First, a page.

- The 6-speed gearbox is on the heavier side, especially when slotting into first, but gets along fine as speeds increase. Clutch action happens to be on the stiffer side as well. Using slightly altered gear ratios from the 650, the ER 6n puts its power down with a longer first gear, while also bringing in a subtle raucousness to the power delivery.
- The revised fuel-injection settings and ECU re-maps account for a wider spread of torque and slightly stronger acceleration than the 650, and is perceptible to the experienced rider.
- What else? Just like the 650, all that torque makes it presence felt, the linearity of which makes it trundle around at affable speeds in top gear, while also kicking the bottom like a mule when asked for.
To put it numbers, the ER 6n does 0-100 km/hr in just about 4 seconds, while riding it with a deft right hand saw us average about 19 kilometers to the liter.
Cradling the parallel twin is a tubular frame which is essentially the same as the 650. Even the single sided, rear mono-shock is carried over. For Indian roads, the ER 6n’s ride is on the firmer side. The suspension can be softened up, but is unadjustable apart from preload on the shock. As a result, the ER 6n feels a little skittish over undulated and broken patches of a typical Indian state highway.
The capable chassis makes the handling safe, planted and predictable, but start pushing it and the bike loses some enthusiasm to relinquish those eager responses from the rider. Turn-in is great, and the punchy motor ensures lightning quick getaways from corners. 348.5 bhp per tonne helps things here. The ER 6n cuts through long, sweeping curves like hot knife through butter, but show it a tight hairpin bend, and it feels a little out of whack and unsettled, the slightly heavy front end coming to terms with the rest of the mass. That said, straight line stability is stellar.
Braking is crisp and confidence inspiring, and is handled by dual 300mm petal-shaped disc brakes with twin-piston Tokico calipers up front, while at the rear a single 220mm petal-shaped hugged by a single piston caliper disc does duty. There is no dearth of braking power or feedback. However, ABS isn’t even an option, and the lack of which gave us some chills under hard braking.
So is the ER-6n the perfect commuter for new or less experienced riders? Well it’s definitely one to consider, but it isn’t perfect. Straightaway it lacks that big-bike feel, which may or may not appeal to all of its targeted audience. Besides that, handling isn’t as nimble and engaging as we would have expected from this machine. The firm ride also makes the ER 6n a little nervous when speeding over Indian bumps and undulations, especially while leaned over. And as far as touring credentials go, it’s quite redundant, as the bikini fairing offers zero wind protection, and the seats are as firm as ever. As for the pillion, there’s a single sided grab rail, while the one for the other side comes as an optional fitment.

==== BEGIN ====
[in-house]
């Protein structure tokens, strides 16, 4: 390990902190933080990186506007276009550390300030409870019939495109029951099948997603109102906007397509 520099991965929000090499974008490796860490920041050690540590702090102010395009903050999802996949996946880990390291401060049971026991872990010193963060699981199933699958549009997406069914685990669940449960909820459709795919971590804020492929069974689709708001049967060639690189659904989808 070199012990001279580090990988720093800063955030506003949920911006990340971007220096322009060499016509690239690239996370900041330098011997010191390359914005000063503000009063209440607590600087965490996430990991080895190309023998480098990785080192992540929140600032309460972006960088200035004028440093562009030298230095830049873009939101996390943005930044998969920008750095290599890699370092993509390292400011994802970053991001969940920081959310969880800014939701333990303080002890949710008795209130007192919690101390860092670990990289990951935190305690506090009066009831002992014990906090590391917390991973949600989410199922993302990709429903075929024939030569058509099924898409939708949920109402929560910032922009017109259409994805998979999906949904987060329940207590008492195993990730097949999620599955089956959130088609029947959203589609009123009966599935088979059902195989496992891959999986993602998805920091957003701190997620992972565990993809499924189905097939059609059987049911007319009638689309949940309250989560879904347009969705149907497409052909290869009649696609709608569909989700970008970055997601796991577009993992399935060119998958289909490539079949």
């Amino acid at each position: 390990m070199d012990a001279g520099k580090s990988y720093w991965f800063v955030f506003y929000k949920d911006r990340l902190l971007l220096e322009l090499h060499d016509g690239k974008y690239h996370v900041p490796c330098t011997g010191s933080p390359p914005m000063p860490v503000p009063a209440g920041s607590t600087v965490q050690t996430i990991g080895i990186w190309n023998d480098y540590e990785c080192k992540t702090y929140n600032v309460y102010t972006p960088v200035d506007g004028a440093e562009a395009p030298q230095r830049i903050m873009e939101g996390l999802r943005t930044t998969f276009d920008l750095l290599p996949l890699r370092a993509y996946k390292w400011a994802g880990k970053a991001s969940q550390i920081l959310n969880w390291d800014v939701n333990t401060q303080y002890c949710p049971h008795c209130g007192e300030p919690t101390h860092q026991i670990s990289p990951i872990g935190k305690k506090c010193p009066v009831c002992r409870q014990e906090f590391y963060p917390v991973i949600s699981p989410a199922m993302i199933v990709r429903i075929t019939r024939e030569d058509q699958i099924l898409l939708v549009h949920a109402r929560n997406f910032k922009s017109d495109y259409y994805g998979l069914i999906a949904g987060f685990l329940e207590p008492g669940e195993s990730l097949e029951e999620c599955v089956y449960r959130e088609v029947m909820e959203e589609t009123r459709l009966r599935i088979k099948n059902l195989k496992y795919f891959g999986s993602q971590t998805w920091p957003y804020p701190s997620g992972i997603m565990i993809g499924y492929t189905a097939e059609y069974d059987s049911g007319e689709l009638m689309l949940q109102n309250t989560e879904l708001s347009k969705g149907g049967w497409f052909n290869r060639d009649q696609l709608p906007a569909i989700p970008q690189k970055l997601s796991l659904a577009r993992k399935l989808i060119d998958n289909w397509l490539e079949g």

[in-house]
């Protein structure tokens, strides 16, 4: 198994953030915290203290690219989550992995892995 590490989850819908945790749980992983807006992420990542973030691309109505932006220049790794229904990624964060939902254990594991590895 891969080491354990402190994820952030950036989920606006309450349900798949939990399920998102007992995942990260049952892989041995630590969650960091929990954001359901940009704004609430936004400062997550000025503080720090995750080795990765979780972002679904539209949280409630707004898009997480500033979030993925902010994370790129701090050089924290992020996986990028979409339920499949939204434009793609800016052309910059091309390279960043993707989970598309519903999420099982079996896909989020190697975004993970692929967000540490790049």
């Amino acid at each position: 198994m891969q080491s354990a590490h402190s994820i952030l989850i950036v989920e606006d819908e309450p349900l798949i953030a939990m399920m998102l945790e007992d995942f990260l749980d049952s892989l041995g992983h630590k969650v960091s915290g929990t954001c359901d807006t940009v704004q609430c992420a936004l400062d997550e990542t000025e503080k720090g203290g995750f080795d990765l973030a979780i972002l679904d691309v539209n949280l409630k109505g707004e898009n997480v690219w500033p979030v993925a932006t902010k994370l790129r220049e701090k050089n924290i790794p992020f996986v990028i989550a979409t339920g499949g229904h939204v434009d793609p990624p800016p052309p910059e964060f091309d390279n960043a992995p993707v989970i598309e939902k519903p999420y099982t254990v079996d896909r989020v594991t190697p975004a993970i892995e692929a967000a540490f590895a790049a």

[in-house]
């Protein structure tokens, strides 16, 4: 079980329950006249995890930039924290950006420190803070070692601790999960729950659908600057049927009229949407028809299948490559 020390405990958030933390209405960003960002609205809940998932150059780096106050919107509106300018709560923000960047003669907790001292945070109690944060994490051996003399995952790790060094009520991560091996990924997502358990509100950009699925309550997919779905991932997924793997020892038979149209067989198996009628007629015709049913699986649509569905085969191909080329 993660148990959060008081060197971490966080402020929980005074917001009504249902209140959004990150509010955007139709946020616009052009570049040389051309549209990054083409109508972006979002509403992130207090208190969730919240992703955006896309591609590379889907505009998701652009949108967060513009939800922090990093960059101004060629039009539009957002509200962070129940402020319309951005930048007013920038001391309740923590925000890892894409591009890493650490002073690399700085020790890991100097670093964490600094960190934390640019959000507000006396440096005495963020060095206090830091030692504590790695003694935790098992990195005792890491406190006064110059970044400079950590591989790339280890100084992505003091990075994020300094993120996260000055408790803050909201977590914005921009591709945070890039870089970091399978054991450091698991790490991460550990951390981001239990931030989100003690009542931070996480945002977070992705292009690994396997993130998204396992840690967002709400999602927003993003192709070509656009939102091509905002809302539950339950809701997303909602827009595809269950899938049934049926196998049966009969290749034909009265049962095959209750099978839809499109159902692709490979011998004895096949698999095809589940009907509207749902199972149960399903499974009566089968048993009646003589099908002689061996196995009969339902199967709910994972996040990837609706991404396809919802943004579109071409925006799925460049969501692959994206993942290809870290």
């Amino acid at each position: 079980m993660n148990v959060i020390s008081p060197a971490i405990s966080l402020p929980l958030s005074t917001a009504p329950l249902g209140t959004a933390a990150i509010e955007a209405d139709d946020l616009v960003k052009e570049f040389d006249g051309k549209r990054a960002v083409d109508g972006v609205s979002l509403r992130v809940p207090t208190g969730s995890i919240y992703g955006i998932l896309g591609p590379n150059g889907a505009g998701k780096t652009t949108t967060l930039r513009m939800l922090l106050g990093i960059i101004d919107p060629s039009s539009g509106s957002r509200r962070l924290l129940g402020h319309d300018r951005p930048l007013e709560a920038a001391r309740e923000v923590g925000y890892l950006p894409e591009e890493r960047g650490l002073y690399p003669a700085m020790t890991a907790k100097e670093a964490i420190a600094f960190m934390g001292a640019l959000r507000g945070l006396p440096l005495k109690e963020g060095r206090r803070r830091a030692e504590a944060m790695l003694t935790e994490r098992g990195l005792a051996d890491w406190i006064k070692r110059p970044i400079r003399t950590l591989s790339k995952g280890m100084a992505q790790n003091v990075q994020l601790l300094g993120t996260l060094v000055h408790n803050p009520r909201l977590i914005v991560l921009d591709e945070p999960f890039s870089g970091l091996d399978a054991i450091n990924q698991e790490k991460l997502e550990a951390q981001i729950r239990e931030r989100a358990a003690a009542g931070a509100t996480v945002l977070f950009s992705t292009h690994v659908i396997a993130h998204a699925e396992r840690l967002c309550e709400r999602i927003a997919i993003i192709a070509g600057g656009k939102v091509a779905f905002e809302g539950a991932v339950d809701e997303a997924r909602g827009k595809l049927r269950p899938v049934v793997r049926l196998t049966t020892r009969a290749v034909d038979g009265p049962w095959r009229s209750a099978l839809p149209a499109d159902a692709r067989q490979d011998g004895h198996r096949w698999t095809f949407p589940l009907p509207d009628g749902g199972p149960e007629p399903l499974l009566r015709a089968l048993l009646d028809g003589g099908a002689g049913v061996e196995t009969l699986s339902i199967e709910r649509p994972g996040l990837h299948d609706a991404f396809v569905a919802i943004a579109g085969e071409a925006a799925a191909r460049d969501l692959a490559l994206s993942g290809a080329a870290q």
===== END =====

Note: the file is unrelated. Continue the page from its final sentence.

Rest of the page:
The fiesty engine gives it the punch, and at the same time offers a better spread of torque, courtesy of which one can travel all day long with the speedometer needle above 130km/h in sixth gear with the engine totally unstressed. But these are all Ninja attributes, which were already embedded in the ER 6n, which brings nothing new to the table as such. In the realm of performance motorcycling, the ER6n does make a point to justify its existence. But just as a street-fighter, not as the Ninja alternative. Unless you’re absolutely enamored by the naked looks and can’t resist the Rs. 4.78 lakh price tag, you’re better off with the 650.
Kawasaki ER-6n Technical Specifications
|Price||Rs 4.78 lakh (ex-showroom, Delhi)|
|Fuel tank capacity||16 litres|
|Engine Layout||Four-stroke, parallel-twin, liquid-cooled|
|Power||71.1bhp at 8500rpm|
|Torque||6.5kgm at 7000rpm|
|Specific output||109.6bhp per litre|
|Power to weight||348.5bhp per tonne|
|Gearbox||6-speed, 1-down, 5-up|
|Front suspension||Telescopic forks|
|Rear suspension||Offset single shock, twin tube swingarm|
|Front brake||300mm petal discs|
|Rear brake||220mm petal disc|
|Rim size (f-r)||17 inches|
|Tyre size (f-r)||120/70 x17- 160/60 x17 inches|